Qadhi Nurullah's enemies finally got a chance upon the demise of Akbar. His son Jehangir had ascended to the throne, and they began spreading lies and rumors about him. Jehangir was more receptive towards their plots, but he asked for more proof. Eventually, the enemies were able to lay their hands on Qadhi Nurullah's book Ahqaq al-Haq, in which he greatly elucidated on Shia beliefs.
Although estimates vary, South Asia has the highest population of Shia Muslims in the world today. Yet only a few centuries ago, the followers of the Ahlul Bayt (peace be upon them) were severely marginalized and persecuted by oppressive regimes in the area. Surprisingly, that all changed within a period of a hundred years. The man who was responsible for much of this change was Qadhi Nurullah Shustari.
He was born Nurullah ibn Muhammad Sharif al-Hussain in 956 AH in Shustar, part of Khuzestan province of Iran. After acquiring initial education under his father and uncle, he eventually migrated to study at the seminary in Mash'had, where he was a contemporary of Shaikh Bahai.
In South Asia, the Mughal dynasty had extended its control over much of the area. Unfortunately, the Mughal emperors had surrounded themselves with corrupt and greedy clerics who did not know too much about religion. They had also manipulated the Mughals into persecuting the Shia population of South Asia, which had arrived there several generations ago in order to flee persecution by the Omayyads and the Abbasids. In the court of the Mughal emperor Akbar was a Shia vizier practicing dissimulation. He wrote to Qadhi Nurullah, asking him to come to the subcontinent so he could provide true religious guidance to both the king and the masses. Qadhi Nurullah agreed.
When he arrived in Delhi, the general population was still quite intolerant, and as such, Qadhi Nurullah did not disclose that he was a Shia. Akbar was quite impressed by his knowledge and wisdom, and he offered him the position of chief magistrate of the empire, which he accepted. However, he declared that instead of using one particular branch of jurisprudence, he would issue his decisions based on any one of the four Sunni schools of jurisprudence. That way, could give verdicts in line with Shia jurisprudence, but given his extensive knowledge of other schools, he was always able to find shelter behind one of the other schools of jurisprudence which agreed with his verdict.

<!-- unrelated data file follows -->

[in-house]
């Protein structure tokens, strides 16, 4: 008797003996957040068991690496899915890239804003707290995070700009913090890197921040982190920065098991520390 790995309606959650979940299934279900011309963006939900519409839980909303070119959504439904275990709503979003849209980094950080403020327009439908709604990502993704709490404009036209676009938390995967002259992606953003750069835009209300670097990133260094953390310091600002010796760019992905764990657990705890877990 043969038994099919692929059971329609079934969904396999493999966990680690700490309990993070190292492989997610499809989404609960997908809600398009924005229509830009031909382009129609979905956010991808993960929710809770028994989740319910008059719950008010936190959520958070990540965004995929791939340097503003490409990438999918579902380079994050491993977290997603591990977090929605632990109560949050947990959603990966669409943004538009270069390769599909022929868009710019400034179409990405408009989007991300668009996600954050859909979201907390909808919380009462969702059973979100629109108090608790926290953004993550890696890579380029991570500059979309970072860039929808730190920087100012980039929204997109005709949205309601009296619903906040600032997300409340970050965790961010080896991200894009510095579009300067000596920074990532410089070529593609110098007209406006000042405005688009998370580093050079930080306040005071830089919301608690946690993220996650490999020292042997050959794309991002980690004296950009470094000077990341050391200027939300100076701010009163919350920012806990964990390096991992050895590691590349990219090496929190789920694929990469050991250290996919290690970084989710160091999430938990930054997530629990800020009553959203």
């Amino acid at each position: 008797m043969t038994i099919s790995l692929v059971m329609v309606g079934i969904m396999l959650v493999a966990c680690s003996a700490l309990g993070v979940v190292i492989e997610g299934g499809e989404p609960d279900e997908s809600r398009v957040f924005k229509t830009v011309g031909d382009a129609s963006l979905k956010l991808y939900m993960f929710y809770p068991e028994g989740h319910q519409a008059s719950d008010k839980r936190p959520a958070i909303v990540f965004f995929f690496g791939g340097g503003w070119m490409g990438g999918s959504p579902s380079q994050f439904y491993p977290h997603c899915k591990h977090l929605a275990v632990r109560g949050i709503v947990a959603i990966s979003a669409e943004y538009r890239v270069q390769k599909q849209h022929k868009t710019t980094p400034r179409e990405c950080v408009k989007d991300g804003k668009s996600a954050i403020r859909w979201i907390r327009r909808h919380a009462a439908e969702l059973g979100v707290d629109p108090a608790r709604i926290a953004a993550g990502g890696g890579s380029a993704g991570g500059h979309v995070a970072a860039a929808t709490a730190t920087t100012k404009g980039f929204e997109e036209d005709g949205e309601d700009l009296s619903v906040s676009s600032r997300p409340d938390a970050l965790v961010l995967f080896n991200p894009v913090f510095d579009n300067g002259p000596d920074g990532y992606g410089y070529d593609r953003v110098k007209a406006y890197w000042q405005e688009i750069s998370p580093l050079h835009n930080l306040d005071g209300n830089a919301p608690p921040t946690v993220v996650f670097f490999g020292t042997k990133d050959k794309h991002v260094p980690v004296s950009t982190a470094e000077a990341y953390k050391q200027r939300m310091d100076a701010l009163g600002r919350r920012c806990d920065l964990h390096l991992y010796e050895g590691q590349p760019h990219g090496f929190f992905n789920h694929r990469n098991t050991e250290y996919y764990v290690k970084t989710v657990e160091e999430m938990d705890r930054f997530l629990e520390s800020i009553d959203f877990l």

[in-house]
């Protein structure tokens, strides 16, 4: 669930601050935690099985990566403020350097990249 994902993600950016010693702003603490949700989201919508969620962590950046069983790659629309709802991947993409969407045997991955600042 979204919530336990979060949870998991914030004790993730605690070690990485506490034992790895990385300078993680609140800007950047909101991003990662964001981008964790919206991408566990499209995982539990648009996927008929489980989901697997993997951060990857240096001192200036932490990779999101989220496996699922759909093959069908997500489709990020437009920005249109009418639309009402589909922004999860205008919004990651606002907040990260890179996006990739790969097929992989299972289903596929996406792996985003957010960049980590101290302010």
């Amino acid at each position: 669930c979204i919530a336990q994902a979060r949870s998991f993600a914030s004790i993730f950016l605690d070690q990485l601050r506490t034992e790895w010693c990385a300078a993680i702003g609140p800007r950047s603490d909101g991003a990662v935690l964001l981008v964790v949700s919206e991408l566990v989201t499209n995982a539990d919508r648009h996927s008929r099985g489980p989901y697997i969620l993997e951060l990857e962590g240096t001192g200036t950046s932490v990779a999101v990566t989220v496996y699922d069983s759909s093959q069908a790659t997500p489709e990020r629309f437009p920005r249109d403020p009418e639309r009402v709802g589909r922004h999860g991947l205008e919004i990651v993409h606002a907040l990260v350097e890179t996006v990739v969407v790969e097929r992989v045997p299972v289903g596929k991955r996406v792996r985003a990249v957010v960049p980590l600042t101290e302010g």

In addition to his role as chief justice, Qadhi Nurullah also established a seminary, where he began training Shia scholars and jurists. He wrote several dozen books, including Ahqaq al-Haq, Majalis al-Momineen, and Sharh Tajreej. He also authored several significant works on geometry, astronomy, poetry, and philosophy.
Soon enough, the word about Qadhi Nurullah's Shia faith spread to the Sunni clerics of the time, who began plotting against him. They tried to turn Akbar against him, but the latter refused to budge. Meanwhile, Qadhi Nurullah's students began travelling all over South Asia, correcting many popular misconceptions regarding Shias among the masses and inviting Muslims and Hindus alike towards the path of the Ahlul Bayt. Through their efforts, Shi'ism took root in areas like Hyderabad, Mysore, and Lucknow.
Qadhi Nurullah's enemies finally got a chance upon the demise of Akbar. His son Jehangir had ascended to the throne, and they began spreading lies and rumors about him. Jehangir was more receptive towards their plots, but he asked for more proof. Eventually, the enemies were able to lay their hands on Qadhi Nurullah's book Ahqaq al-Haq, in which he greatly elucidated on Shia beliefs. It was shown to several leading Sunni clerics of the time, who immediately signed their names on an edict declaring him a heretic and an apostate.
On 26 Rabi al-Awwal, 1019 AH, Qadhi Nurullah was brought before Emperor Jehangir, and the charges were laid out against him. He proudly acknowledged that everything they accused him of was true, and a death sentence was pronounced against him. His body was thrown in a garbage dump in Agra, where it was found several days later by some pious believers, who gave him a proper burial.
Although his enemies succeeded in eliminating him, they failed to counter Qadhi Nurullah's influence. His martyrdom gave new blood to the Shia movement in South Asia. Thanks to the network of students and preachers he had set up, the Shia population of South Asia began growing rapidly. Only a few generations later, several Shia kingdoms had emerged throughout the subcontinent. Today his resting place in Agra is a revered pilgrimage site for Shias, Sunnis, Christians, Hindus, and Sikhs alike.
EDITOR'S NOTE: These articles are adaptations of lectures delivered by Maulana Sadiq Hasan in Karachi, Pakistan, during the 1980s on the lives of the great scholars of Islam. The Urdu lectures can be accessed at Hussainiat.com. For previous articles in this series, please look under the History section.